To think I’m done with practice would be self-destructive. A commitment to lifelong learning never hurt anybody, and the lack of it serves no one. But with practice as a given, where do I go now?

Practice is internal, solitary and quiet—at least when viewed from the outside. It’s time to balance that, an inner voice tells me. Yin needs yang. White needs black. Savory needs sweet. So after some consideration, “Community Connections” is my 2020 theme. Why? Because it faces outward. Because it’s not so quiet. And because it includes others. I already see hints of this motif beginning to animate itself in my life. I don’t know what’s in store, but I’m looking forward to where this year will take me. I can’t wait to experience the ways in which my community and I will interact in 2020. I’m pumped!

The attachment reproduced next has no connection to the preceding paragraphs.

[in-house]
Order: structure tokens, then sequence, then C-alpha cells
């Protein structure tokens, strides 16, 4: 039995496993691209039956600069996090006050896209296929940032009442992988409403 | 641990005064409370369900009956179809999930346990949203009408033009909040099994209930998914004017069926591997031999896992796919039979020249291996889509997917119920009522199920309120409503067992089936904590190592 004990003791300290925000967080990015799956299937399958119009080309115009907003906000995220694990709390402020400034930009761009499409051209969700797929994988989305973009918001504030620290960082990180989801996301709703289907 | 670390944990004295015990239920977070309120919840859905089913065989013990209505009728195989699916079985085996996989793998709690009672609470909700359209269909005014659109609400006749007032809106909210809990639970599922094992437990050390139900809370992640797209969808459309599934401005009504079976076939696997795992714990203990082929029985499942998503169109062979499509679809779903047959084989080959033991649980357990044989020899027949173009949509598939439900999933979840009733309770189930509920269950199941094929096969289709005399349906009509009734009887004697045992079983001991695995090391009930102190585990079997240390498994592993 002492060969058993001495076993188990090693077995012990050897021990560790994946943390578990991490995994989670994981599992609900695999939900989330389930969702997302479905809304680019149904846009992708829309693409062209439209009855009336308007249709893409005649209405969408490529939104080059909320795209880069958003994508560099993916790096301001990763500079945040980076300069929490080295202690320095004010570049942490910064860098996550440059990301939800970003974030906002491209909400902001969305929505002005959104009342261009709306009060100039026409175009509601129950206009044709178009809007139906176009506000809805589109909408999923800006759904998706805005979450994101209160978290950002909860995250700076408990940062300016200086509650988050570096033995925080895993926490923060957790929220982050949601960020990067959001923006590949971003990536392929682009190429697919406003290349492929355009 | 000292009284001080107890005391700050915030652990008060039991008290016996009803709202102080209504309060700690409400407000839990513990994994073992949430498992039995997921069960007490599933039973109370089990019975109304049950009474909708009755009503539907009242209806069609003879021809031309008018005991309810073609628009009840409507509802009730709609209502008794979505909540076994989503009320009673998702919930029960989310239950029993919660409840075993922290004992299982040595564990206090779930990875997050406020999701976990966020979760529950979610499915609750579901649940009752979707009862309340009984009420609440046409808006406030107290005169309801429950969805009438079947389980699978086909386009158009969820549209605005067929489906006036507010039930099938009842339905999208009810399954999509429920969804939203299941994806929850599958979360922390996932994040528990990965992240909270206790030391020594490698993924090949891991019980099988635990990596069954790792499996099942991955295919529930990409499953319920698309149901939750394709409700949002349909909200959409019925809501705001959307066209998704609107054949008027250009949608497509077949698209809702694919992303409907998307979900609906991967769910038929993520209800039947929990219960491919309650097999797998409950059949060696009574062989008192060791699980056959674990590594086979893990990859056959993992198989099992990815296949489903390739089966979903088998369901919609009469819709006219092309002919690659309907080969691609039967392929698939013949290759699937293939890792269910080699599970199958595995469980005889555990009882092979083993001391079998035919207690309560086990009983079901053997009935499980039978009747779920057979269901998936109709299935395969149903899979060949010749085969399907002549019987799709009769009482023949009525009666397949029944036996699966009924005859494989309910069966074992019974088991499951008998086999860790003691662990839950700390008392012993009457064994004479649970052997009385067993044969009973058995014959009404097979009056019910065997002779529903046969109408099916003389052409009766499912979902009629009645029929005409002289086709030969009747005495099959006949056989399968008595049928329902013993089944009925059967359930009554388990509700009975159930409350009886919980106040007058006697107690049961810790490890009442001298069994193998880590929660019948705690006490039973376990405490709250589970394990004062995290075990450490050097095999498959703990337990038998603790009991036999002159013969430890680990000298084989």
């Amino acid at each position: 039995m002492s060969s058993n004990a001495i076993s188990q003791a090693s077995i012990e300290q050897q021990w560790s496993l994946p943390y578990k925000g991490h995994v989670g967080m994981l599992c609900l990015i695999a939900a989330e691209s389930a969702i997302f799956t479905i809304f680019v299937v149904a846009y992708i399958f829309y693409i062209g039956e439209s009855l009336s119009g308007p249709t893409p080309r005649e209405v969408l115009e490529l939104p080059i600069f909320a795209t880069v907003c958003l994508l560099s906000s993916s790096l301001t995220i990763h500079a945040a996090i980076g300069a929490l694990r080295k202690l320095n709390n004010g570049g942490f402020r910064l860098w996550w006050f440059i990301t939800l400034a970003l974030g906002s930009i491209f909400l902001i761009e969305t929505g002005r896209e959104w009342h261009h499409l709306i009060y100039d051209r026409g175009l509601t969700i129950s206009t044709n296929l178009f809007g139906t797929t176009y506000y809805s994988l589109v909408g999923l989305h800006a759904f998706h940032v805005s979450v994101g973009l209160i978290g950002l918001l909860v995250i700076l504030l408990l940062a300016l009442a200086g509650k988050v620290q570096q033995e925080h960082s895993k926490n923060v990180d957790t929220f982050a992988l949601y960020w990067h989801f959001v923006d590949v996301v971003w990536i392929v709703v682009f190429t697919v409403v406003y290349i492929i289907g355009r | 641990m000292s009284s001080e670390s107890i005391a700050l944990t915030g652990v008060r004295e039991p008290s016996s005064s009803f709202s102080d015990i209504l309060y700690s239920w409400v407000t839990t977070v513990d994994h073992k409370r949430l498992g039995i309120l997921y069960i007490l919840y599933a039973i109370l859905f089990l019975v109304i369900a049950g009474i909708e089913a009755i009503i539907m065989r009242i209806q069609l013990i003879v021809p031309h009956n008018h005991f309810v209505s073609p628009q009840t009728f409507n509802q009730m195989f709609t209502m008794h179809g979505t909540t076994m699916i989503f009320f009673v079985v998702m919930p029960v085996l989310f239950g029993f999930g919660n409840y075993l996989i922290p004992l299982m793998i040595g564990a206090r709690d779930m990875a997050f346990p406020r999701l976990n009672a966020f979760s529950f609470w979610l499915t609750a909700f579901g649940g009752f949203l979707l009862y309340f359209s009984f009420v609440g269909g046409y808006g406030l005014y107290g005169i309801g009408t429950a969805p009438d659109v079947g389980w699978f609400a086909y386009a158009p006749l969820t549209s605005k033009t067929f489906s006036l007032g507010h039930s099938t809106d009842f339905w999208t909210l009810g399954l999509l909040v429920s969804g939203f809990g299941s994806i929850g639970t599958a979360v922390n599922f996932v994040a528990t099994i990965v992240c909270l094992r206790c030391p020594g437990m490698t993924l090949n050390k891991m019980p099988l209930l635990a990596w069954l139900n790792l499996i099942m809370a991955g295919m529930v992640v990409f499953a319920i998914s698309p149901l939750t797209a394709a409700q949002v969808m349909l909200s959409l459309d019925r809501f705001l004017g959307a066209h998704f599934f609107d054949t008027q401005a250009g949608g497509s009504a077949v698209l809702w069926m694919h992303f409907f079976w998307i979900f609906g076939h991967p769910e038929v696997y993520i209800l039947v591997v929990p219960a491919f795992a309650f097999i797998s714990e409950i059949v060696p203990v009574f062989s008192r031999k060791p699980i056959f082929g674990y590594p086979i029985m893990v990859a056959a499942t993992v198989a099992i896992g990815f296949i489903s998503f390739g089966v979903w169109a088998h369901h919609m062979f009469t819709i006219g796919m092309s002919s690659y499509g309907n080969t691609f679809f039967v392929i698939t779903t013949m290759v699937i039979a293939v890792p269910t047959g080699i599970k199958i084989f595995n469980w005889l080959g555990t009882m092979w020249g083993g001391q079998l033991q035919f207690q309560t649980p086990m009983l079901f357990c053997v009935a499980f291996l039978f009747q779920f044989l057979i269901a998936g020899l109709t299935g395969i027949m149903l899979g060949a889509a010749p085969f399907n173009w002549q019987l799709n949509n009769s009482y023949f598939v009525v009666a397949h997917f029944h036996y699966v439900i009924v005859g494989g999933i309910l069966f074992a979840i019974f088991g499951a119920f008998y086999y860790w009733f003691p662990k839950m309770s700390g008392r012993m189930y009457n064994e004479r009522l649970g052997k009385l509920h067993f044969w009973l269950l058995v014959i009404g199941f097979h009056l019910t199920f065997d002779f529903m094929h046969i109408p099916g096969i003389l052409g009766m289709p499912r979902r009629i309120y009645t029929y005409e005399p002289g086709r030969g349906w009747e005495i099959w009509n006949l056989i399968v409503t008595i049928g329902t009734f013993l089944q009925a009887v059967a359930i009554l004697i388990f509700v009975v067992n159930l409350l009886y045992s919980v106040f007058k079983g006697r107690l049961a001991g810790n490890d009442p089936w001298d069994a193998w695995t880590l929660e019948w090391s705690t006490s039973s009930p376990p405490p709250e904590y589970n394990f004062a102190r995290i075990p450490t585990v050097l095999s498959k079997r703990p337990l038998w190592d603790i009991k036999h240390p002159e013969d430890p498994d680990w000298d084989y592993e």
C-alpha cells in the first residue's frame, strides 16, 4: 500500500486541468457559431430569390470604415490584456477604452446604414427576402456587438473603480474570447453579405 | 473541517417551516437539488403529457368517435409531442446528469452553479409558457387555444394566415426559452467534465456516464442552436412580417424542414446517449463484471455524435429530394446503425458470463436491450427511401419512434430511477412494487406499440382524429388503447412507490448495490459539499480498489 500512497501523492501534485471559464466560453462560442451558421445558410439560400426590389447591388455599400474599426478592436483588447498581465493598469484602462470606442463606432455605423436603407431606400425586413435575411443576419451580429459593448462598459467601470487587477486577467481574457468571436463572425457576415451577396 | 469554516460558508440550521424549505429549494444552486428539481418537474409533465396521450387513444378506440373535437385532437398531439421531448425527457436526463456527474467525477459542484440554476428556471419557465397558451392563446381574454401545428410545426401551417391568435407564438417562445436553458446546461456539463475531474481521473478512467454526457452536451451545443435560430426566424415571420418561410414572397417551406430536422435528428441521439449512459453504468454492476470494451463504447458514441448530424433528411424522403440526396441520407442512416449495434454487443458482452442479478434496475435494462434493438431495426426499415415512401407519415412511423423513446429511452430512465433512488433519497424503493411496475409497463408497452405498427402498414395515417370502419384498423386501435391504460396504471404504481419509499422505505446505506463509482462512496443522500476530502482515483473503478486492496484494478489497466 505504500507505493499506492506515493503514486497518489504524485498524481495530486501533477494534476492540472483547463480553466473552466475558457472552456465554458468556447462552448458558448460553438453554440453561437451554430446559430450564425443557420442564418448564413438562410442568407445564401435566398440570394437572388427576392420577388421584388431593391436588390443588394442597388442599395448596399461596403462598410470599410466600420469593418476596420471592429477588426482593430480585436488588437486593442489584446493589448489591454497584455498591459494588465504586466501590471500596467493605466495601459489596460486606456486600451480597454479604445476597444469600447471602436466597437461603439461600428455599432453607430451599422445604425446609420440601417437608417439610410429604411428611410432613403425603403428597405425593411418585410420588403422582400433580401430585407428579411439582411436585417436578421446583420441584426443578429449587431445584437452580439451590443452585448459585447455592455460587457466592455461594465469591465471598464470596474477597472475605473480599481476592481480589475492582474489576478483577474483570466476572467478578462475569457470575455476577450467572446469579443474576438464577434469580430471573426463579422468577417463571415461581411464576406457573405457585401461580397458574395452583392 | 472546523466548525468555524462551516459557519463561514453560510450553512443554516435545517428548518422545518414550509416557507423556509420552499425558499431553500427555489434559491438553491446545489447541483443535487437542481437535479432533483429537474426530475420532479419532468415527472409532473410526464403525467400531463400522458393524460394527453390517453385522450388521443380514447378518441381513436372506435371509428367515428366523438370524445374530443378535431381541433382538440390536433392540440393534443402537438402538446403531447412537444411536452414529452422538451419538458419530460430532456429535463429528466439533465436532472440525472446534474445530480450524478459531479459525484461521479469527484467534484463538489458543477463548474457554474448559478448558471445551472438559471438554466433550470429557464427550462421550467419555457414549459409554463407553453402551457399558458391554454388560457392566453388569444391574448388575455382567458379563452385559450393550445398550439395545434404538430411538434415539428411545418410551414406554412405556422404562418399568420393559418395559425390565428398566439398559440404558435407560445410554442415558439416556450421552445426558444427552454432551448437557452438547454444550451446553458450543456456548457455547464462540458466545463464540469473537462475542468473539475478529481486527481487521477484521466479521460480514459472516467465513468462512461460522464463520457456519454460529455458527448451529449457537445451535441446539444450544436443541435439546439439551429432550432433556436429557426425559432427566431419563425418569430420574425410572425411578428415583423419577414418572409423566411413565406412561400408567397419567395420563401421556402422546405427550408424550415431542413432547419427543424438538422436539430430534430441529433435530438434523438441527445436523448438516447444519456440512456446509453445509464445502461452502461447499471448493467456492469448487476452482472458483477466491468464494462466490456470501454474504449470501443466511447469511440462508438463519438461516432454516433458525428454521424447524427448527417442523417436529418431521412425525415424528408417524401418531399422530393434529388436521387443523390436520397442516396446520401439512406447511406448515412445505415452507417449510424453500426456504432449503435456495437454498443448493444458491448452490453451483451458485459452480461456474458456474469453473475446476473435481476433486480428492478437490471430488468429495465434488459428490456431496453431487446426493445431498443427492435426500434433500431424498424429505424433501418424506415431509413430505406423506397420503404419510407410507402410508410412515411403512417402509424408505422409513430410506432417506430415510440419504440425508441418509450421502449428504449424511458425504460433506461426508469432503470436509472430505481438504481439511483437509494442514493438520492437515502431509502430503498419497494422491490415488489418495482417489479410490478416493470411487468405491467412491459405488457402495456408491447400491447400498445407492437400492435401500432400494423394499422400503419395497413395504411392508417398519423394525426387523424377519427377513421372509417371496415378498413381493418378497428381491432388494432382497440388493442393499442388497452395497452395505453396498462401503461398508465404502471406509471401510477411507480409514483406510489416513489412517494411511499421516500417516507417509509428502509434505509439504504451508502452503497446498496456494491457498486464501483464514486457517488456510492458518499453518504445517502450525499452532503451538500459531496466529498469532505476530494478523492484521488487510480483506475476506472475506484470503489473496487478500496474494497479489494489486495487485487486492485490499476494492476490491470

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studio practice

Best moments of 2018

For the past few years, I’ve written an annual review of my studio practice. Having come to this career from one in marketing and graphic design, it appealed to my business side. Parts of it are pretty nerdy–stats on website visits, social media followers, works produced and sold, emails and blogs written, etc. Metrics are important. For example, I was happy to learn that sales for 2018 exceeded those of 2017. That doesn’t mean I’ll be taking a globe-circling trip anytime soon, but I’ve already signed up for a workshop from my favorite famous artist-teacher.

While metrics can range from disappointing to revealing to encouraging, they don’t fill the heart. Writing the annual review does bring other important things into focus, moments I may have forgotten until prompted. That’s what I’d like to share with you today. Here are my three favorite art moments from 2018:

Moment #1. Caught by Green Lines and Pink